All surviving pictures of crwth players show a playing position with the lower end of the crwth braced against the chest, supported with a strap around the player's neck (see picture). The sound of the crwth was described by medieval poet Gruffydd ap Dafydd ap Hywel as 'in the hand a hundred voices' (yn y llaw yn gan llais'), referring to the rich sound of six strings sounded simultaneously in harmony. Along with the harp and timpan, the six-stringed crwth was one of the three main string instruments of the Welsh according to the medieval Triads, and an instrument of the aristocracy with its own native repertoire and a strict examination system though which a master crwth player had to pass. A three-stringed version also existed which required less skill and was played by minstrels.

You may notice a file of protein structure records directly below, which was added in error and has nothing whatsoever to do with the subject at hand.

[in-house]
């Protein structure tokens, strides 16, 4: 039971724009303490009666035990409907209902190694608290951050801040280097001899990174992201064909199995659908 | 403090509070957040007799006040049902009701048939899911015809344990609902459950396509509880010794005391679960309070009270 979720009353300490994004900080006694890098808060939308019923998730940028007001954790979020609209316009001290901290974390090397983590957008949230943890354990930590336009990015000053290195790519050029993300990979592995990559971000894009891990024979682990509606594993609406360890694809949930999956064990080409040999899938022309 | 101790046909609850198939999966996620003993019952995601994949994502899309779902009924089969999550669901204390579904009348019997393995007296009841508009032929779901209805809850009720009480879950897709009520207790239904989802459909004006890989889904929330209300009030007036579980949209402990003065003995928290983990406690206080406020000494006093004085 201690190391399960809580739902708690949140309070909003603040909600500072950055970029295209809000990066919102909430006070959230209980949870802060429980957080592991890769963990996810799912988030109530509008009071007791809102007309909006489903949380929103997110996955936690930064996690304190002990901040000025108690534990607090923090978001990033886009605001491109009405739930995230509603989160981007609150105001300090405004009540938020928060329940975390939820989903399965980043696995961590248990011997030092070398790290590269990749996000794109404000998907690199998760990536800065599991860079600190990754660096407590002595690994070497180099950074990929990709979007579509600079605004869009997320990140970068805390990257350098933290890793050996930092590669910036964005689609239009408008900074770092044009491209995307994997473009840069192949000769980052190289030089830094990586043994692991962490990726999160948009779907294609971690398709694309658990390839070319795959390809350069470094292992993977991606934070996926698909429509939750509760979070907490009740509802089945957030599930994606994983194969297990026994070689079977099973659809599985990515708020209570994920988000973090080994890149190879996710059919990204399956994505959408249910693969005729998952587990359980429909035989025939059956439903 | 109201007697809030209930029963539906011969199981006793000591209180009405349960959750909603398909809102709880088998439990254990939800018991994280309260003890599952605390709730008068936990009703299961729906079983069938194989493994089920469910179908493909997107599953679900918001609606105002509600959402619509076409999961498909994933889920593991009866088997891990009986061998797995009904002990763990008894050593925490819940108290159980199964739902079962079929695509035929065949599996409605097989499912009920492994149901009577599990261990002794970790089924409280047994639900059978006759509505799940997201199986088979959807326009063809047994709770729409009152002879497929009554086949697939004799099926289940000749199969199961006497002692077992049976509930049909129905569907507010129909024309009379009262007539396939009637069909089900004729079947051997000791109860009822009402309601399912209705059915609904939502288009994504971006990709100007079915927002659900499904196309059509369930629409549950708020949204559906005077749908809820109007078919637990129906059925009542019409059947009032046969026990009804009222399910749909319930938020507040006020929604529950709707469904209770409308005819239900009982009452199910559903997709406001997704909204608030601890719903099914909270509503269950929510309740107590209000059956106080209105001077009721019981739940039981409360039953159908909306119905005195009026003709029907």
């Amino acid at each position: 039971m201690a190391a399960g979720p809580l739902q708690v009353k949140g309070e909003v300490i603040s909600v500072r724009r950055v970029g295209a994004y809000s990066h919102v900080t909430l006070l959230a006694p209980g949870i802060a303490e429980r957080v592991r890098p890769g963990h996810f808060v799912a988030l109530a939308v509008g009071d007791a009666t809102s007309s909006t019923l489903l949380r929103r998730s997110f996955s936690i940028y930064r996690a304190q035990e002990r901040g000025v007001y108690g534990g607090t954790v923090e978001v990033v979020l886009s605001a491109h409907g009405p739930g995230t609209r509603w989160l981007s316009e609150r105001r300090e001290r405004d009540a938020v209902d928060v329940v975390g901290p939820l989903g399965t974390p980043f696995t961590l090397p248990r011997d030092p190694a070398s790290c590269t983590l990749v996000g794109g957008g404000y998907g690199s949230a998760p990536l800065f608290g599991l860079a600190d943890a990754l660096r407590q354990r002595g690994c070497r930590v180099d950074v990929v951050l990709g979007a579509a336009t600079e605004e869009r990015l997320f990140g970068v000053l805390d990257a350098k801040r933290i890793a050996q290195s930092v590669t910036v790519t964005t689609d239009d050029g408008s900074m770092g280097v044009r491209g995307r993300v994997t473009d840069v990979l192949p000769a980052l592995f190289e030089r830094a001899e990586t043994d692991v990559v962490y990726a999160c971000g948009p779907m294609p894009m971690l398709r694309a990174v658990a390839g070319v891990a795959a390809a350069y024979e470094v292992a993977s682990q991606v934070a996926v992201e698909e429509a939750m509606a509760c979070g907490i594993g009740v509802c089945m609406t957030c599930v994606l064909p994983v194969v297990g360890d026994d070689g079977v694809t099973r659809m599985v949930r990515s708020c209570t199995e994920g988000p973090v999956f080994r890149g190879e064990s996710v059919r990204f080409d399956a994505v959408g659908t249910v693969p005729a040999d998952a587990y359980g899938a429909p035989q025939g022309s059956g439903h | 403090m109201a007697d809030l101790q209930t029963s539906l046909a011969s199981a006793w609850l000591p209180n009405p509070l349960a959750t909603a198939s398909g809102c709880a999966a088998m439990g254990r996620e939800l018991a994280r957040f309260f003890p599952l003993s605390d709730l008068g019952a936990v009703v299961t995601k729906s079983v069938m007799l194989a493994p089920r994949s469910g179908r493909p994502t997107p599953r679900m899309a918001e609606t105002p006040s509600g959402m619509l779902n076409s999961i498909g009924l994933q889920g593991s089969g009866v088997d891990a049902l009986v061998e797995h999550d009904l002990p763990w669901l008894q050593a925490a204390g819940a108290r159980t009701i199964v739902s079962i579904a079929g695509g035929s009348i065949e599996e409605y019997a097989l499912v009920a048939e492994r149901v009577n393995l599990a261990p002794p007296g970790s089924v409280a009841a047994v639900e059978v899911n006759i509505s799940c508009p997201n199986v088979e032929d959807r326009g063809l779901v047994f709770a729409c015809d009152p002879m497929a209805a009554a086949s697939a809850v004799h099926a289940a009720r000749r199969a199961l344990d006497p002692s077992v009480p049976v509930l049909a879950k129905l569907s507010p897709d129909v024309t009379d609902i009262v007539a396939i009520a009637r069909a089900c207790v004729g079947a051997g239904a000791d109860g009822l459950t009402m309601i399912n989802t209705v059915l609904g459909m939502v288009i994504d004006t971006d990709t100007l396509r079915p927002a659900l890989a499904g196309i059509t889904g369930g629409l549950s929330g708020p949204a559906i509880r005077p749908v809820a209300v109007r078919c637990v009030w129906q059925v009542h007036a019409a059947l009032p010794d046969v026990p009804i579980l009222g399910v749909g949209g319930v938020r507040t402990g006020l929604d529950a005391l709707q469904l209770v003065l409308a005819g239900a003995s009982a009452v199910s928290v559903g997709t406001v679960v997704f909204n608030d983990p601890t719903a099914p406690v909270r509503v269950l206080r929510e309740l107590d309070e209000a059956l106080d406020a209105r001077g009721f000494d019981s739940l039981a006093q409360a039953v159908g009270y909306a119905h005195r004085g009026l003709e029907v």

The tone of the crwth is softer and rougher than the modern violin, and has a comfortable melody range of an octave by the use of third position, although it is possible to reach an octave and a half by the use of higher positions. It's sound that goes well with the timbres of the harp and pibgorn (hornpipe). For all its technical limitations, the crwth has great charm, and is much more than a historical curiosity. Research over about the last thirty-five years, and particularly experimentation with tunings, have shown it to have been much more versatile and facile than was once assumed, although it definitely was not a prototype of modern orchestral bowed string instruments, which emerged from an altogether different branch of the complex string family tree. Historically, it represents the logical end of a line of development, not an early stage of another.